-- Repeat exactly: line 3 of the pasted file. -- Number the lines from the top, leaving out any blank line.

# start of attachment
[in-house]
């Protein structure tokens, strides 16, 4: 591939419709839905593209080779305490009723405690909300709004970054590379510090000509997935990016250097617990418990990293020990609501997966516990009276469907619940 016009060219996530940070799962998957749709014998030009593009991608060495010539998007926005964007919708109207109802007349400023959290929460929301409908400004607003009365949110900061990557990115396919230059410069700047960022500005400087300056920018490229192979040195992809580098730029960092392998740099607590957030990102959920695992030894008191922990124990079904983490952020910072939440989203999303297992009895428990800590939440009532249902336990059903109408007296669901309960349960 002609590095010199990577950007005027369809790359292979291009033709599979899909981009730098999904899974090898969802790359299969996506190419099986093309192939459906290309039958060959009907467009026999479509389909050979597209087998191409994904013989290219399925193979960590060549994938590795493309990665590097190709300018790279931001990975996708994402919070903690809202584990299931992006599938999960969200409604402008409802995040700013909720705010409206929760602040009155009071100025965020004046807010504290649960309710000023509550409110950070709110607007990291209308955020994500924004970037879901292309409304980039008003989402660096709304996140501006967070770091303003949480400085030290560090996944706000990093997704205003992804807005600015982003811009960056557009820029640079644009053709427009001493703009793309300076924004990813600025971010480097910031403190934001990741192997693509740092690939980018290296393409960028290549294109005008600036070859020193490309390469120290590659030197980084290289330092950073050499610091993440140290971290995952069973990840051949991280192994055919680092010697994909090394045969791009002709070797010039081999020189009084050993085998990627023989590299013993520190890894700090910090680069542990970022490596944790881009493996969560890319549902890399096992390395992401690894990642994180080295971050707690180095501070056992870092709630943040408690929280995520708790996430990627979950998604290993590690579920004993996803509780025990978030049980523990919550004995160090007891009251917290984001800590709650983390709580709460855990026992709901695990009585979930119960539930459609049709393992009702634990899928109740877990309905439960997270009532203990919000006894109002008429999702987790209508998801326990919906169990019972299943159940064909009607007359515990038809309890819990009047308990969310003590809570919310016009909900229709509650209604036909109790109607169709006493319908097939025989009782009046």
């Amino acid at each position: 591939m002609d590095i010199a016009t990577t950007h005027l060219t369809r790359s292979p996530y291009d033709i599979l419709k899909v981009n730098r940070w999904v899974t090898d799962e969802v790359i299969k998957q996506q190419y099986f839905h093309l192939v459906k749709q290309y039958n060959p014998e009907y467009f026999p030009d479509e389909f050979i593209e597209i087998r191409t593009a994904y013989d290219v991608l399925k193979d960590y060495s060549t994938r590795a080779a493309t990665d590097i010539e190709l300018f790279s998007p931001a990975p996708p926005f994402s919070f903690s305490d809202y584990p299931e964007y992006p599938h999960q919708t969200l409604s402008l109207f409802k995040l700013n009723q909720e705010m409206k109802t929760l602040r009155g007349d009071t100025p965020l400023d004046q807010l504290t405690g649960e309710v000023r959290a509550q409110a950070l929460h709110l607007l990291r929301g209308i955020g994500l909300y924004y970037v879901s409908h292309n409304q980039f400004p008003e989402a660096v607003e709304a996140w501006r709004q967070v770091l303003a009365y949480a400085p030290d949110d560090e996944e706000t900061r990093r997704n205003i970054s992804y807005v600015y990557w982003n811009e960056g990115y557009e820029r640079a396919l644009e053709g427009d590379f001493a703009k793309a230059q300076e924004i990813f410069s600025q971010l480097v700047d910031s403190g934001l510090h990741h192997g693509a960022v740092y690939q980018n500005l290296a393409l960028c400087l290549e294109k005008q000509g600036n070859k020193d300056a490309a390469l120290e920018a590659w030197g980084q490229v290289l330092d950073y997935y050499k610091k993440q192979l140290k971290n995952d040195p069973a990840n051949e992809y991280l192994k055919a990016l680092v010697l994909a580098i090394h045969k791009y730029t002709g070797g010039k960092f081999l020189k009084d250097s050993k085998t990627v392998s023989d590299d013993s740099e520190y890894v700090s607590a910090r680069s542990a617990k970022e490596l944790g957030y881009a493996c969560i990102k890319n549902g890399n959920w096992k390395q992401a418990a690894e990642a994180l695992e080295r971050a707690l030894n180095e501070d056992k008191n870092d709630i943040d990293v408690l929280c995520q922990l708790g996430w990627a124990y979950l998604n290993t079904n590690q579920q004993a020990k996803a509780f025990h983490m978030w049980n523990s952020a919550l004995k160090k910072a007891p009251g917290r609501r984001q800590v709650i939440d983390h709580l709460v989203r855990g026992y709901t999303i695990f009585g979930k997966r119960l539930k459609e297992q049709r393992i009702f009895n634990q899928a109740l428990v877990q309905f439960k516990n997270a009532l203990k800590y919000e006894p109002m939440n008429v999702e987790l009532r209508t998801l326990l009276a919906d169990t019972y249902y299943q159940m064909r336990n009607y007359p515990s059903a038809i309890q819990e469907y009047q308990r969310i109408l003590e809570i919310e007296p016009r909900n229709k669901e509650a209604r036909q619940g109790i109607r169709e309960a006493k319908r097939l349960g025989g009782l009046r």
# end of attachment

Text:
């Amino acid at each position: 591939m002609d590095i010199a016009t990577t950007h005027l060219t369809r790359s292979p996530y291009d033709i599979l419709k899909v981009n730098r940070w999904v899974t090898d799962e969802v790359i299969k998957q996506q190419y099986f839905h093309l192939v459906k749709q290309y039958n060959p014998e009907y467009f026999p030009d479509e389909f050979i593209e597209i087998r191409t593009a994904y013989d290219v991608l399925k193979d960590y060495s060549t994938r590795a080779a493309t990665d590097i010539e190709l300018f790279s998007p931001a990975p996708p926005f994402s919070f903690s305490d809202y584990p299931e964007y992006p599938h999960q919708t969200l409604s402008l109207f409802k995040l700013n009723q909720e705010m409206k109802t929760l602040r009155g007349d009071t100025p965020l400023d004046q807010l504290t405690g649960e309710v000023r959290a509550q409110a950070l929460h709110l607007l990291r929301g209308i955020g994500l909300y924004y970037v879901s409908h292309n409304q980039f400004p008003e989402a660096v607003e709304a996140w501006r709004q967070v770091l303003a009365y949480a400085p030290d949110d560090e996944e706000t900061r990093r997704n205003i970054s992804y807005v600015y990557w982003n811009e960056g990115y557009e820029r640079a396919l644009e053709g427009d590379f001493a703009k793309a230059q300076e924004i990813f410069s600025q971010l480097v700047d910031s403190g934001l510090h990741h192997g693509a960022v740092y690939q980018n500005l290296a393409l960028c400087l290549e294109k005008q000509g600036n070859k020193d300056a490309a390469l120290e920018a590659w030197g980084q490229v290289l330092d950073y997935y050499k610091k993440q192979l140290k971290n995952d040195p069973a990840n051949e992809y991280l192994k055919a990016l680092v010697l994909a580098i090394h045969k791009y730029t002709g070797g010039k960092f081999l020189k009084d250097s050993k085998t990627v392998s023989d590299d013993s740099e520190y890894v700090s607590a910090r680069s542990a617990k970022e490596l944790g957030y881009a493996c969560i990102k890319n549902g890399n959920w096992k390395q992401a418990a690894e990642a994180l695992e080295r971050a707690l030894n180095e501070d056992k008191n870092d709630i943040d990293v408690l929280c995520q922990l708790g996430w990627a124990y979950l998604n290993t079904n590690q579920q004993a020990k996803a509780f025990h983490m978030w049980n523990s952020a919550l004995k160090k910072a007891p009251g917290r609501r984001q800590v709650i939440d983390h709580l709460v989203r855990g026992y709901t999303i695990f009585g979930k997966r119960l539930k459609e297992q049709r393992i009702f009895n634990q899928a109740l428990v877990q309905f439960k516990n997270a009532l203990k800590y919000e006894p109002m939440n008429v999702e987790l009532r209508t998801l326990l009276a919906d169990t019972y249902y299943q159940m064909r336990n009607y007359p515990s059903a038809i309890q819990e469907y009047q308990r969310i109408l003590e809570i919310e007296p016009r909900n229709k669901e509650a209604r036909q619940g109790i109607r169709e309960a006493k319908r097939l349960g025989g009782l009046r």